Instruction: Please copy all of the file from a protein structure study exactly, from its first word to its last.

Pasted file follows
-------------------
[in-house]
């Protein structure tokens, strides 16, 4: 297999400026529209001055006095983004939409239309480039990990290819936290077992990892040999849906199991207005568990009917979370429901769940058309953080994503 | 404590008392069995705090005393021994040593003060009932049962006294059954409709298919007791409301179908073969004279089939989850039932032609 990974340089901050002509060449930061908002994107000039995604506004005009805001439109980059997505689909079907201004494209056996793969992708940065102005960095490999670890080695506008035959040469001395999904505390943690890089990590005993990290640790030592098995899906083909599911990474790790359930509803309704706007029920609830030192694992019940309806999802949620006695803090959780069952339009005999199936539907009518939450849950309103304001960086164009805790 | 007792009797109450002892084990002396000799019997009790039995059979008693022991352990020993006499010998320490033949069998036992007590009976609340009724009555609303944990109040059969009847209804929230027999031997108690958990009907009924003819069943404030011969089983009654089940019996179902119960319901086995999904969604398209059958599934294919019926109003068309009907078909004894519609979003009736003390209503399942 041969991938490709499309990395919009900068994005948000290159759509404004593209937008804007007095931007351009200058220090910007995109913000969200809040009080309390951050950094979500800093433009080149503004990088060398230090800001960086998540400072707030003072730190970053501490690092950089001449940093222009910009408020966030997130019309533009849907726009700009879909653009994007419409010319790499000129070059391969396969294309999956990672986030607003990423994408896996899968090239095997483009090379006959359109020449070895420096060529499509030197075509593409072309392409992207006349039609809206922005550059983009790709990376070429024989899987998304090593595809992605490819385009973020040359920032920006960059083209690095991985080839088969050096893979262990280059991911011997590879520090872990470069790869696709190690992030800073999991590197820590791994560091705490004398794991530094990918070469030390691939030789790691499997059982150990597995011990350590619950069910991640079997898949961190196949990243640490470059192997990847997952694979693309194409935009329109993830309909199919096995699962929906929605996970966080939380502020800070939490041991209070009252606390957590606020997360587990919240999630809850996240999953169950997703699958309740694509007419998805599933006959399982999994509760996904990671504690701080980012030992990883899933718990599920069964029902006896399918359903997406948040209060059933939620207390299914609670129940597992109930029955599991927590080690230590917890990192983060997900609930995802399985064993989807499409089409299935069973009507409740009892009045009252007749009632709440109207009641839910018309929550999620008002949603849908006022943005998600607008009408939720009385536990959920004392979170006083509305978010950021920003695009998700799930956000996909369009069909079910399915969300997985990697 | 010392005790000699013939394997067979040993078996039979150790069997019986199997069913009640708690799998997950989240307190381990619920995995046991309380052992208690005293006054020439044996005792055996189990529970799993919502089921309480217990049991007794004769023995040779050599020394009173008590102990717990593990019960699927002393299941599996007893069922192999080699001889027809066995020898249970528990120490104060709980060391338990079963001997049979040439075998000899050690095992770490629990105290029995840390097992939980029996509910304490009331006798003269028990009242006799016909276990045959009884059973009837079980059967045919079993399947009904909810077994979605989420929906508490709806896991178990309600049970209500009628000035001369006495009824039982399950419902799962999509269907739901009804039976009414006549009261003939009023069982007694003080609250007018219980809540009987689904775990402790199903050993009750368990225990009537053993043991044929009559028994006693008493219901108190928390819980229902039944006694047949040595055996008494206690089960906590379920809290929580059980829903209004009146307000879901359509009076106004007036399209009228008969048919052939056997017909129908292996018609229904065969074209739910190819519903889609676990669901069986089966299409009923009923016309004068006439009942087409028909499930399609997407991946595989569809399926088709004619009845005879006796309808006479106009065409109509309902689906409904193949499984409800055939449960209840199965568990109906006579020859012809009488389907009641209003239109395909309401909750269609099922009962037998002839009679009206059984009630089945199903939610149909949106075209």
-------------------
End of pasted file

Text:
[in-house]
């Protein structure tokens, strides 16, 4: 297999400026529209001055006095983004939409239309480039990990290819936290077992990892040999849906199991207005568990009917979370429901769940058309953080994503 | 404590008392069995705090005393021994040593003060009932049962006294059954409709298919007791409301179908073969004279089939989850039932032609 990974340089901050002509060449930061908002994107000039995604506004005009805001439109980059997505689909079907201004494209056996793969992708940065102005960095490999670890080695506008035959040469001395999904505390943690890089990590005993990290640790030592098995899906083909599911990474790790359930509803309704706007029920609830030192694992019940309806999802949620006695803090959780069952339009005999199936539907009518939450849950309103304001960086164009805790 | 007792009797109450002892084990002396000799019997009790039995059979008693022991352990020993006499010998320490033949069998036992007590009976609340009724009555609303944990109040059969009847209804929230027999031997108690958990009907009924003819069943404030011969089983009654089940019996179902119960319901086995999904969604398209059958599934294919019926109003068309009907078909004894519609979003009736003390209503399942 041969991938490709499309990395919009900068994005948000290159759509404004593209937008804007007095931007351009200058220090910007995109913000969200809040009080309390951050950094979500800093433009080149503004990088060398230090800001960086998540400072707030003072730190970053501490690092950089001449940093222009910009408020966030997130019309533009849907726009700009879909653009994007419409010319790499000129070059391969396969294309999956990672986030607003990423994408896996899968090239095997483009090379006959359109020449070895420096060529499509030197075509593409072309392409992207006349039609809206922005550059983009790709990376070429024989899987998304090593595809992605490819385009973020040359920032920006960059083209690095991985080839088969050096893979262990280059991911011997590879520090872990470069790869696709190690992030800073999991590197820590791994560091705490004398794991530094990918070469030390691939030789790691499997059982150990597995011990350590619950069910991640079997898949961190196949990243640490470059192997990847997952694979693309194409935009329109993830309909199919096995699962929906929605996970966080939380502020800070939490041991209070009252606390957590606020997360587990919240999630809850996240999953169950997703699958309740694509007419998805599933006959399982999994509760996904990671504690701080980012030992990883899933718990599920069964029902006896399918359903997406948040209060059933939620207390299914609670129940597992109930029955599991927590080690230590917890990192983060997900609930995802399985064993989807499409089409299935069973009507409740009892009045009252007749009632709440109207009641839910018309929550999620008002949603849908006022943005998600607008009408939720009385536990959920004392979170006083509305978010950021920003695009998700799930956000996909369009069909079910399915969300997985990697 | 010392005790000699013939394997067979040993078996039979150790069997019986199997069913009640708690799998997950989240307190381990619920995995046991309380052992208690005293006054020439044996005792055996189990529970799993919502089921309480217990049991007794004769023995040779050599020394009173008590102990717990593990019960699927002393299941599996007893069922192999080699001889027809066995020898249970528990120490104060709980060391338990079963001997049979040439075998000899050690095992770490629990105290029995840390097992939980029996509910304490009331006798003269028990009242006799016909276990045959009884059973009837079980059967045919079993399947009904909810077994979605989420929906508490709806896991178990309600049970209500009628000035001369006495009824039982399950419902799962999509269907739901009804039976009414006549009261003939009023069982007694003080609250007018219980809540009987689904775990402790199903050993009750368990225990009537053993043991044929009559028994006693008493219901108190928390819980229902039944006694047949040595055996008494206690089960906590379920809290929580059980829903209004009146307000879901359509009076106004007036399209009228008969048919052939056997017909129908292996018609229904065969074209739910190819519903889609676990669901069986089966299409009923009923016309004068006439009942087409028909499930399609997407991946595989569809399926088709004619009845005879006796309808006479106009065409109509309902689906409904193949499984409800055939449960209840199965568990109906006579020859012809009488389907009641209003239109395909309401909750269609099922009962037998002839009679009206059984009630089945199903939610149909949106075209």